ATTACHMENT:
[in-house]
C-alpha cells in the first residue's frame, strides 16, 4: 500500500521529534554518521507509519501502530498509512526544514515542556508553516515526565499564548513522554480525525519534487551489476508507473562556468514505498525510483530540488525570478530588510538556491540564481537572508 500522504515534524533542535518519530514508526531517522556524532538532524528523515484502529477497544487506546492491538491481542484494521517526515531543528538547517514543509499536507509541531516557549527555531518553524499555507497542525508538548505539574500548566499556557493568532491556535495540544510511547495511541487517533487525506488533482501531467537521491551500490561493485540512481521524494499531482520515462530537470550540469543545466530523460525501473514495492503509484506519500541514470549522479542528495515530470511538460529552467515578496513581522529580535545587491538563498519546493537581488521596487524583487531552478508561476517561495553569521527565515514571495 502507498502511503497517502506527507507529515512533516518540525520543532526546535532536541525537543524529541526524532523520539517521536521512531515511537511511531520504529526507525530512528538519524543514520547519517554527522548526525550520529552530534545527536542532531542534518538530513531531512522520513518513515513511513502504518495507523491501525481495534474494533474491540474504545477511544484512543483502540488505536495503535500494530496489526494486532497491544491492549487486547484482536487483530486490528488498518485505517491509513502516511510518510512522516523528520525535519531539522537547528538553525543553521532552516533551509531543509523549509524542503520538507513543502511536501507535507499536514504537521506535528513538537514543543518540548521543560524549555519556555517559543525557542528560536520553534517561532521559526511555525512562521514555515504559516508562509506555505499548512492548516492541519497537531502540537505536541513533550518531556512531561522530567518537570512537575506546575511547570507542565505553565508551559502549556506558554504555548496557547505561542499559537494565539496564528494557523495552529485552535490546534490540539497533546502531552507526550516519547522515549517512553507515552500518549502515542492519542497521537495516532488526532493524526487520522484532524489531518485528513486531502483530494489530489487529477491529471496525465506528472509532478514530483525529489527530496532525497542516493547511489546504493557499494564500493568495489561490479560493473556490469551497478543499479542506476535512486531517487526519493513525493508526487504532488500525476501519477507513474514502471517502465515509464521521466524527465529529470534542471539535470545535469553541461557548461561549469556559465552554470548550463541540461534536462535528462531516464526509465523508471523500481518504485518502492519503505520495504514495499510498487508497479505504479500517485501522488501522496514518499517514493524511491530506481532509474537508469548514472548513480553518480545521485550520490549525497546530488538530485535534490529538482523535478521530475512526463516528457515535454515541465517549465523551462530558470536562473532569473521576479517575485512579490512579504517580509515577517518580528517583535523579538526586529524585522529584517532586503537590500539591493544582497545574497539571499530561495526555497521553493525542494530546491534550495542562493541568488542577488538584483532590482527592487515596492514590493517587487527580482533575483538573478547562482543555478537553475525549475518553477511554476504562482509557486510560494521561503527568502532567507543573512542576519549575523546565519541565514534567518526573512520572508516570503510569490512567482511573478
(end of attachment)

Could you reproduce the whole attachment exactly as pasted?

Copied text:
[in-house]
C-alpha cells in the first residue's frame, strides 16, 4: 500500500521529534554518521507509519501502530498509512526544514515542556508553516515526565499564548513522554480525525519534487551489476508507473562556468514505498525510483530540488525570478530588510538556491540564481537572508 500522504515534524533542535518519530514508526531517522556524532538532524528523515484502529477497544487506546492491538491481542484494521517526515531543528538547517514543509499536507509541531516557549527555531518553524499555507497542525508538548505539574500548566499556557493568532491556535495540544510511547495511541487517533487525506488533482501531467537521491551500490561493485540512481521524494499531482520515462530537470550540469543545466530523460525501473514495492503509484506519500541514470549522479542528495515530470511538460529552467515578496513581522529580535545587491538563498519546493537581488521596487524583487531552478508561476517561495553569521527565515514571495 502507498502511503497517502506527507507529515512533516518540525520543532526546535532536541525537543524529541526524532523520539517521536521512531515511537511511531520504529526507525530512528538519524543514520547519517554527522548526525550520529552530534545527536542532531542534518538530513531531512522520513518513515513511513502504518495507523491501525481495534474494533474491540474504545477511544484512543483502540488505536495503535500494530496489526494486532497491544491492549487486547484482536487483530486490528488498518485505517491509513502516511510518510512522516523528520525535519531539522537547528538553525543553521532552516533551509531543509523549509524542503520538507513543502511536501507535507499536514504537521506535528513538537514543543518540548521543560524549555519556555517559543525557542528560536520553534517561532521559526511555525512562521514555515504559516508562509506555505499548512492548516492541519497537531502540537505536541513533550518531556512531561522530567518537570512537575506546575511547570507542565505553565508551559502549556506558554504555548496557547505561542499559537494565539496564528494557523495552529485552535490546534490540539497533546502531552507526550516519547522515549517512553507515552500518549502515542492519542497521537495516532488526532493524526487520522484532524489531518485528513486531502483530494489530489487529477491529471496525465506528472509532478514530483525529489527530496532525497542516493547511489546504493557499494564500493568495489561490479560493473556490469551497478543499479542506476535512486531517487526519493513525493508526487504532488500525476501519477507513474514502471517502465515509464521521466524527465529529470534542471539535470545535469553541461557548461561549469556559465552554470548550463541540461534536462535528462531516464526509465523508471523500481518504485518502492519503505520495504514495499510498487508497479505504479500517485501522488501522496514518499517514493524511491530506481532509474537508469548514472548513480553518480545521485550520490549525497546530488538530485535534490529538482523535478521530475512526463516528457515535454515541465517549465523551462530558470536562473532569473521576479517575485512579490512579504517580509515577517518580528517583535523579538526586529524585522529584517532586503537590500539591493544582497545574497539571499530561495526555497521553493525542494530546491534550495542562493541568488542577488538584483532590482527592487515596492514590493517587487527580482533575483538573478547562482543555478537553475525549475518553477511554476504562482509557486510560494521561503527568502532567507543573512542576519549575523546565519541565514534567518526573512520572508516570503510569490512567482511573478